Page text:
Friday, 18 January, 2019

U.S. cancer death rate hits milestone: 25 years of decline

Colorectal cancer endangers more 20-to-30-year-olds: study - Xinhua | U.S. cancer death rate hits milestone – but it's not all good news
Melissa Porter | 11 January, 2019, 20:45

The overall cancer death rate decreased continuously by 27 percent from 1991 to 2016, according to a report published online January 8 in CA: A Cancer Journal for Clinicians. In real numbers, that's nearly 2.6 million fewer cancer deaths, according to the American Cancer Society. Lung cancer is one of the most lethal diseases in men and women, along with colorectal cancer. This translates to an estimated 2,629,200 fewer cancer deaths than would have occurred if mortality rates had remained at their peak. The death rate for female breast cancer dropped by 40% from 1989 to 2016.

Looking forward, the researchers forecast around 1.8 million new cancer cases in 2019, which would be in line with the most recent numbers. Prostate cancer deaths are holding steady, while Obesity-related cancer deaths are going up.

The cancer incidence rate was stable in women and declined by approximately 2% per year in men over the past decade of available data (2006-2015).

In the early 1970s, colon cancer death rates in the poorest counties were 20 percent lower than those in affluent counties; now they're 35 percent higher. So while the PSA testing may have surfaced cases that didn't actually need treatment, it may also have prevented some cancer deaths, the report suggests. But cancer is the leading cause of death in many states and among Hispanics, Asian Americans and people under 80 years of age.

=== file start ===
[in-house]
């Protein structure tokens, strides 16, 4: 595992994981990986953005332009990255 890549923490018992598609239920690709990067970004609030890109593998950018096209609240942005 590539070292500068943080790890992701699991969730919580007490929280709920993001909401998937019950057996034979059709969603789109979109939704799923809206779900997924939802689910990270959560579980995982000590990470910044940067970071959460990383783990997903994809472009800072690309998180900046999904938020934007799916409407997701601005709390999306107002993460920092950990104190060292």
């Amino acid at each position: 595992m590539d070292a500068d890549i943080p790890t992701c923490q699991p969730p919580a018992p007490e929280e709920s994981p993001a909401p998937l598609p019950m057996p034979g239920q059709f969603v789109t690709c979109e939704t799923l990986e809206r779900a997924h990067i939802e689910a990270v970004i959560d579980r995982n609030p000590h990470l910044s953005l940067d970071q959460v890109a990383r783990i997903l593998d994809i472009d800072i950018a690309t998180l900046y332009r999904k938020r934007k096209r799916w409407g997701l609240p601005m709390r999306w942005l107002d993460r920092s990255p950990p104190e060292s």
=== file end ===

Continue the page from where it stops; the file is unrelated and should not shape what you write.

Ortner tells KLIN News that it's not all good news. Other risk factors for liver cancer include obesity, heavy drinking, and smoking. The estimates are some of the most widely quoted cancer statistics in the world. "We must work to ensure every patient has access to cancer care that reflects their individual needs as well as the opportunity to participate in research and contribute to progress".

"I would say that this is the best data out there for the oncology community and those concerned with healthcare in America", said Theodorescu, who was not involved in the study.

Still, disparities may persist because "socioeconomic status plays a pivotal role in cancer incidence and survival", Theodorescu said. Poverty, for example, has been associated with higher cancer case and death rates. "These counties are low‐hanging fruit for locally focused cancer control efforts, including increased access to basic health care and interventions for smoking cessation, healthy living, and cancer screening programs", the authors of the paper write.

"What you see is a tragedy of increasing rates of obesity, which is now a risk for certain types of cancer; more clearly identified higher rates of tobacco use; and issues with access to cancer screening and prevention strategies and probably issues with access to diagnostic and therapeutic approaches to cancer", he added.